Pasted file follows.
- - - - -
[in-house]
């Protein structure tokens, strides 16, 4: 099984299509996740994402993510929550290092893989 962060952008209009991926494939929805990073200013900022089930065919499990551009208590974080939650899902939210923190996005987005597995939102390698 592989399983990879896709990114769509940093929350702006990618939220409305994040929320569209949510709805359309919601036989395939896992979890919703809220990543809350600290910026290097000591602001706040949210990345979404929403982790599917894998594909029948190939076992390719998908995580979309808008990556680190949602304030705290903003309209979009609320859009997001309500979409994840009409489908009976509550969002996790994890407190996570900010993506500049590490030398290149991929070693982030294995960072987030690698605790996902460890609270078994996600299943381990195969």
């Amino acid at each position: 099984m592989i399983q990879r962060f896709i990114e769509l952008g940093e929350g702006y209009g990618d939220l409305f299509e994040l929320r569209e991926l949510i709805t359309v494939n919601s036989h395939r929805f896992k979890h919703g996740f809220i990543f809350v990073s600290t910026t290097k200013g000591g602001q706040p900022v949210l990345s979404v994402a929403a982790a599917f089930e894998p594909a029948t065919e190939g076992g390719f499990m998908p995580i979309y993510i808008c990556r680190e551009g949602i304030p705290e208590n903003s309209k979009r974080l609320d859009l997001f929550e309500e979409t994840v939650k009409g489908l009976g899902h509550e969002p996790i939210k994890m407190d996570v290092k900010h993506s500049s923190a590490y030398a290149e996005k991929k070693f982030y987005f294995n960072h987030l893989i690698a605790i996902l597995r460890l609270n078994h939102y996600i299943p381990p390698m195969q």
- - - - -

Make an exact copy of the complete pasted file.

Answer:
[in-house]
């Protein structure tokens, strides 16, 4: 099984299509996740994402993510929550290092893989 962060952008209009991926494939929805990073200013900022089930065919499990551009208590974080939650899902939210923190996005987005597995939102390698 592989399983990879896709990114769509940093929350702006990618939220409305994040929320569209949510709805359309919601036989395939896992979890919703809220990543809350600290910026290097000591602001706040949210990345979404929403982790599917894998594909029948190939076992390719998908995580979309808008990556680190949602304030705290903003309209979009609320859009997001309500979409994840009409489908009976509550969002996790994890407190996570900010993506500049590490030398290149991929070693982030294995960072987030690698605790996902460890609270078994996600299943381990195969």
């Amino acid at each position: 099984m592989i399983q990879r962060f896709i990114e769509l952008g940093e929350g702006y209009g990618d939220l409305f299509e994040l929320r569209e991926l949510i709805t359309v494939n919601s036989h395939r929805f896992k979890h919703g996740f809220i990543f809350v990073s600290t910026t290097k200013g000591g602001q706040p900022v949210l990345s979404v994402a929403a982790a599917f089930e894998p594909a029948t065919e190939g076992g390719f499990m998908p995580i979309y993510i808008c990556r680190e551009g949602i304030p705290e208590n903003s309209k979009r974080l609320d859009l997001f929550e309500e979409t994840v939650k009409g489908l009976g899902h509550e969002p996790i939210k994890m407190d996570v290092k900010h993506s500049s923190a590490y030398a290149e996005k991929k070693f982030y987005f294995n960072h987030l893989i690698a605790i996902l597995r460890l609270n078994h939102y996600i299943p381990p390698m195969q």